One builds consensus. Another builds infrastructure. The third builds academics.
The careers of the three finalists for San Francisco schools chief have been shaped by persistence in a particular area. Those strengths, which are different for each candidate, will be held up against the immediate needs of The City’s schools.
In the coming week, the Board of Education will be asked to decide which candidate is best for the district at this time.
Is it Henry Der, a deputy superintendent with the California Department of Education, who uses accord to advance his defense of civil rights? Or is it Jack McLaughlin, head of Berkeley Unified, who has a reputation for smoothly managing the everyday details of a school system? Or is it Arlene Ackerman, whose management of the Washington, D.C., public school district has been defined by her push for academic gains?
The names of the three finalists were released Thursday, following a late-night, closed-session school board meeting Wednesday. They were chosen from a field of seven semifinalists and 72 applicants screened by the California School Boards Association, hired by the district in November. The district has been without a superintendent since last June, when Bill Rojas left for Dallas.
“When you look at the candidates, you look at every aspect,” said San Francisco board member Dan Kelly. “But, we know that each candidate brings a different set of strengths and weaknesses, advantages and disadvantages.”
Supervisor Leland Yee said it’s important for school board members to compare the district’s weaknesses to the candidates’ strengths.
“The district is hemorrhaging financially,” Yee, a former school board member, said Thursday. “You need an individual who will go in there and fix the financial operation of that district. We need a nuts-and-bolts type of superintendent who will relate to everyone from teachers to site administrators to a downtown administrator.”
San Francisco Unified, the fifth largest district in California, with 64,000 kids, has undergone two re
cent audits. The district had not balanced its books in two years and failed to monitor overtime or keep coherent payroll records, the audits found.
While grappling with those issues, the next superintendent also will be faced with either supporting or reversing politically controversial positions taken by the district. San Francisco Unified is one of three districts in California that refuses to test children who lack English skills. The district also has ignored a voter-approved mandate ending bilingual education.
Hard to find all skills
President of the teachers union, Kent Mitchell said the reality of finding “one person with all of those skills is going to be difficult.”
The school board’s task, Mitchell said, will be “knowing those requirements and making the best choice of the candidates.”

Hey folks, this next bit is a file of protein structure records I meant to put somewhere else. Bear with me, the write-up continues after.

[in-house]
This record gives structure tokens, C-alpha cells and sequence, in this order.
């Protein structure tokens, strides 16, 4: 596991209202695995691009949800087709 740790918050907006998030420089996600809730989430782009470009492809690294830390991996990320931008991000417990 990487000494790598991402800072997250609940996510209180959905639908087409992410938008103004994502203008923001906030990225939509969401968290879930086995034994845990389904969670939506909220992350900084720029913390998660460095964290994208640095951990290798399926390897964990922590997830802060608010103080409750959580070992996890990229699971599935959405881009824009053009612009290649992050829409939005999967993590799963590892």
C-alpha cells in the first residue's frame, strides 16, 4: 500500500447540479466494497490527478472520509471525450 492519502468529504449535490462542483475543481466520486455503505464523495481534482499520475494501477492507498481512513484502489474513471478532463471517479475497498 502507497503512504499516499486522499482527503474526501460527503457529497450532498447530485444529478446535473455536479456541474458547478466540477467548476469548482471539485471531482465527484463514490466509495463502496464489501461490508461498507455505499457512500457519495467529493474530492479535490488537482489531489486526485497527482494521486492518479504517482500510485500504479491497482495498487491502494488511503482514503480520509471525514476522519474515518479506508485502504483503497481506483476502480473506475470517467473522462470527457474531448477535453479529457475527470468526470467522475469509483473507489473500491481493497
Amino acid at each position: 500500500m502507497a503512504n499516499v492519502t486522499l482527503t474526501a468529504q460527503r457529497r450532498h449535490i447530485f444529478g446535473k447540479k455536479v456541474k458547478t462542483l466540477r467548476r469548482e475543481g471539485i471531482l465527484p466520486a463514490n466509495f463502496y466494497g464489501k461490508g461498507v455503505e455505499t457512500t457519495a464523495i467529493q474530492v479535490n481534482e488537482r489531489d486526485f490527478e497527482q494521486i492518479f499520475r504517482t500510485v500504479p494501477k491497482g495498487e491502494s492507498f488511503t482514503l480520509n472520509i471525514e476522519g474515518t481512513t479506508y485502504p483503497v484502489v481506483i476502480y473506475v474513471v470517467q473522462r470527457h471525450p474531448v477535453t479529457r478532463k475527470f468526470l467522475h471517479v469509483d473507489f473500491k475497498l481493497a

Each finalist has extensive experience in education. However, the types of experiences are varied.
McLaughlin, who has been superintendent of the Berkeley district since October 1994, was named superintendent of the year in 1999 by the Association of California School Administrators. During his tenure, the number of students in Berkeley public schools increased to 9,600 from 7,700. He also managed a $158 million rebuilding project financed with a bond passed in 1992.
“When we hired Jack, we were coming out of the state recession, we’d made budget cuts, we’d approved a new desegregation plan, but none of it had been implemented,” said former Berkeley board member Miriam Topel. “Jack loves to tackle messy problems.”
McLaughlin said, “I’m always worried something will fall through the cracks and won’t get done. I am organized. I use a day timer. I write everything down and keep lists. I also confess I’m a closet architect and project manager. I want to make sure there’s money to cover things, and then I want to make sure we have the best project and design.”
Soft-spoken, but steely
Schools Superintendent Ackerman, who was unavailable for comment Thursday, has developed a reputation as a soft-spoken but steely educator whose particular
interest is in encouraging achievement among minority students. The District of Columbia has 77,000 students. Nearly 90 percent are black and more than 70 percent qualify for free or reduced-price lunches.
When Ackerman arrived in the district in 1997 as chief academic officer – she became superintendent in 1998 – she created a new curriculum, tougher graduation standards and an accountability program for principals.
“Arlene is an academic person, not a facilities person,” said Mary Levy, who has studied District of Columbia schools for 20 years as a lawyer with the Public Education Project of the Washington Lawyer’s Committee for Civil Rights. “She’s a visionary when it comes to school reform.”
Der, a deputy with the Department of Education and former director of Chinese for Affirmative Action, is a longtime San Francisco activist.
Responsible for alternative education programs statewide, Der’s strength lies in his ability to push for change, by gaining the cooperation of those around him.
As he says, “I feel I can make a difference in this job. I have a very deep, passionate feeling about public education in San Francisco.”